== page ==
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NHS Royal Free London Signs Five-Year Deal With Google’s DeepMind

Matt Broersma is a long standing tech freelance, who has worked for Ziff-Davis, ZDnet and other leading publications

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The revised deal for DeepMind’s Streams app still gives it access to millions of patients’ data going back years

The Royal Free London NHS Foundation Trust has announced a revamped deal with Google’s DeepMind artificial intelligence subsidiary to further develop a diagnostic tool that was widely criticised while in initial trials over the breadth of patient data it would have access to.

The new agreement for the Streams application includes an expanded oversight scheme and greater transparency, with the key agreements governing the new deal being made available (PDF) to the public.

Transparency

google-deepmind

DeepMind has also registered the software as a medical device with the Medicines and Healthcare products Regulatory Agency (MHRA), a step it said it was unnecessary while the system was being tested.

Earlier this year Streams was criticised by privacy advocates for giving DeepMind broad access to data on the 1.6 million patients who use the trust’s three hospitals, Barnet, Chase Farm and the Royal Free, each year.

The data includes information on people who are HIV-positive and details of drug overdoses and abortions, as well as real-time data on admissions, discharges and patient transfers, and access to patient data for the past five years, according to the agreement.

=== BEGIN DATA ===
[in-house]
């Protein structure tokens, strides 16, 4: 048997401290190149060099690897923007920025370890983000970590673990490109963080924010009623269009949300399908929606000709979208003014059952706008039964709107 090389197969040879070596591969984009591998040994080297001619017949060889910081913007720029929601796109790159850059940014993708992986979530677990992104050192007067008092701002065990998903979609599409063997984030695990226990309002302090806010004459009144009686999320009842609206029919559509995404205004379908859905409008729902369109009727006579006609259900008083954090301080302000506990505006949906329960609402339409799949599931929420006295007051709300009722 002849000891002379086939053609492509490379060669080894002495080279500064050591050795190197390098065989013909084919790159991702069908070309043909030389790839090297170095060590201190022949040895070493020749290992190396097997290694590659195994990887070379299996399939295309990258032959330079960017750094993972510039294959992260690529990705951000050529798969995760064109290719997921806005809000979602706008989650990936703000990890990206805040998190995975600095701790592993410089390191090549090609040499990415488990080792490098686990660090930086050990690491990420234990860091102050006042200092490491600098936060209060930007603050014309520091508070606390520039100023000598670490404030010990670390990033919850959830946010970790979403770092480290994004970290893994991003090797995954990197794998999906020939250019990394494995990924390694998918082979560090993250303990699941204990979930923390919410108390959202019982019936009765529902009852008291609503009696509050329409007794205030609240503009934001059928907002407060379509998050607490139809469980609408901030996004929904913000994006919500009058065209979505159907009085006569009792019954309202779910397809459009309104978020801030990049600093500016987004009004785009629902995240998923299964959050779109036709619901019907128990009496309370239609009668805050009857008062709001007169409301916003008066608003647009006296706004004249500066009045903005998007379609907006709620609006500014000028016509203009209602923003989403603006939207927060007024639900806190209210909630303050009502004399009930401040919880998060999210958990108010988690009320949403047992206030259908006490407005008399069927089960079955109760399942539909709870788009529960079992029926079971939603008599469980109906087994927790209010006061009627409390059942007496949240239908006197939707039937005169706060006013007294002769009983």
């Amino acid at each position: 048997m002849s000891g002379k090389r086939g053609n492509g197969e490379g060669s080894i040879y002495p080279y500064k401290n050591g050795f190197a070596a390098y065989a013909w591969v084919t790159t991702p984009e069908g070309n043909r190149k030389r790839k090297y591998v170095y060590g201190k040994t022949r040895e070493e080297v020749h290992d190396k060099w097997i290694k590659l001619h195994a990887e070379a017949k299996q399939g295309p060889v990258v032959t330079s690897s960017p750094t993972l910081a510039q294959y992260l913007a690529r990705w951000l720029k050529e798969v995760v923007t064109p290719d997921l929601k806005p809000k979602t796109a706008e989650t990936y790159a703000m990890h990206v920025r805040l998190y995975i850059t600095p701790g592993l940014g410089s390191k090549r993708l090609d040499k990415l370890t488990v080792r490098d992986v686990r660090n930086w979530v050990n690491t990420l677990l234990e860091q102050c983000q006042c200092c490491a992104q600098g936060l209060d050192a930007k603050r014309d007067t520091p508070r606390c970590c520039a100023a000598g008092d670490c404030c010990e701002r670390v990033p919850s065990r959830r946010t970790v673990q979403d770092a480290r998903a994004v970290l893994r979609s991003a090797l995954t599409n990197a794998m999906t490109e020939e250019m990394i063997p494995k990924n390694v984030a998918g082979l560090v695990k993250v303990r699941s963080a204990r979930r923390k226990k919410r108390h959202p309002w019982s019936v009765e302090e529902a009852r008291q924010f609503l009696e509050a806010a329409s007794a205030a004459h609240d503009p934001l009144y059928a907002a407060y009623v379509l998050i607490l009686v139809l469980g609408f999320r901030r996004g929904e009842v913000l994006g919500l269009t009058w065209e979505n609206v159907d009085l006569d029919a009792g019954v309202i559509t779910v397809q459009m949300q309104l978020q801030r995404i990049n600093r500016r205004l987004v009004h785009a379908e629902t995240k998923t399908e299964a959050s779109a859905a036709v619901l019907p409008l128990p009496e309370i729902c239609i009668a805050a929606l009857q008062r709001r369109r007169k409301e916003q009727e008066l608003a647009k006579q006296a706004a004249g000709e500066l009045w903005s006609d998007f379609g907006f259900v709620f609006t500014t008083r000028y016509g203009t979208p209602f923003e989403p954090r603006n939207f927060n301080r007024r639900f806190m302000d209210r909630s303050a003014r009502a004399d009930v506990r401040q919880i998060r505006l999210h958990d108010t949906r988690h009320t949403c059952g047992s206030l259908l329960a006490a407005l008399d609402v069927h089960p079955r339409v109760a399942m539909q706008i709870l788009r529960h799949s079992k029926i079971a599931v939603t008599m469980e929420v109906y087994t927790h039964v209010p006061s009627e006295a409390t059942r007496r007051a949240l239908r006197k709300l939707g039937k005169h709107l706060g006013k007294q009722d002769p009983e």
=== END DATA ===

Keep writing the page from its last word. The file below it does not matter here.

The original agreement wasn’t disclosed until science magazine New Scientist obtained it through a Freedom of Information request in May.

Privacy concern

DeepMind said the data will be encrypted, will be stored in a UK-based data centre and will not be made available to parent company Google.

The new agreement won’t change the number of patients whose data DeepMind will have access to, the NHS said.

Privacy campaigners praised DeepMind and the NHS for taking steps to make the deal more transparent, but said it is still unclear why DeepMind requires such extensive data access.

The group said it isn’t using the data it has access to to develop machine learning models, but acknowledged it is using the tool’s development process to build a commercial revenue framework.

The NHS said it was necessary to work with “world leading partners” to develop new technologies that could help patients.

Streams is intended to automate the process of building patient profiles, alerting practicioners when a patient needs care and circumventing easily preventable health crises.

It is initially being used to help treat kidney patients, but the NHS and DeepMind plan to add other patient types over the course of the five-year agreement.

The tool is to be deployed across Royal Free hospitals from early next year.

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